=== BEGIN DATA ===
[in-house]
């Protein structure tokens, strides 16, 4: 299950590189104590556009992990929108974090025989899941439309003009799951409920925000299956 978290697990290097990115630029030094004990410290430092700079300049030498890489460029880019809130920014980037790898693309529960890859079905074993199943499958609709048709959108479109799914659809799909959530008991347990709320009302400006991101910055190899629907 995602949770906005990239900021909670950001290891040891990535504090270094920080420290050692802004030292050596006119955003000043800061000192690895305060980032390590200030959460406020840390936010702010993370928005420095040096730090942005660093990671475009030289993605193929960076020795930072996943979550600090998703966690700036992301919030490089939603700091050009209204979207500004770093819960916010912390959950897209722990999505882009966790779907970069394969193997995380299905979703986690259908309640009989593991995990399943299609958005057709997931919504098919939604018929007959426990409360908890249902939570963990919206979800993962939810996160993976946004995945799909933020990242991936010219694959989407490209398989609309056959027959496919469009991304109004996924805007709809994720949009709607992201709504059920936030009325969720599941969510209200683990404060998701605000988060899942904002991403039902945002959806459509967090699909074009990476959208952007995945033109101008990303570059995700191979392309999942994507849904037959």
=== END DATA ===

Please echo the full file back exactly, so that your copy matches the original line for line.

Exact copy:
[in-house]
């Protein structure tokens, strides 16, 4: 299950590189104590556009992990929108974090025989899941439309003009799951409920925000299956 978290697990290097990115630029030094004990410290430092700079300049030498890489460029880019809130920014980037790898693309529960890859079905074993199943499958609709048709959108479109799914659809799909959530008991347990709320009302400006991101910055190899629907 995602949770906005990239900021909670950001290891040891990535504090270094920080420290050692802004030292050596006119955003000043800061000192690895305060980032390590200030959460406020840390936010702010993370928005420095040096730090942005660093990671475009030289993605193929960076020795930072996943979550600090998703966690700036992301919030490089939603700091050009209204979207500004770093819960916010912390959950897209722990999505882009966790779907970069394969193997995380299905979703986690259908309640009989593991995990399943299609958005057709997931919504098919939604018929007959426990409360908890249902939570963990919206979800993962939810996160993976946004995945799909933020990242991936010219694959989407490209398989609309056959027959496919469009991304109004996924805007709809994720949009709607992201709504059920936030009325969720599941969510209200683990404060998701605000988060899942904002991403039902945002959806459509967090699909074009990476959208952007995945033109101008990303570059995700191979392309999942994507849904037959």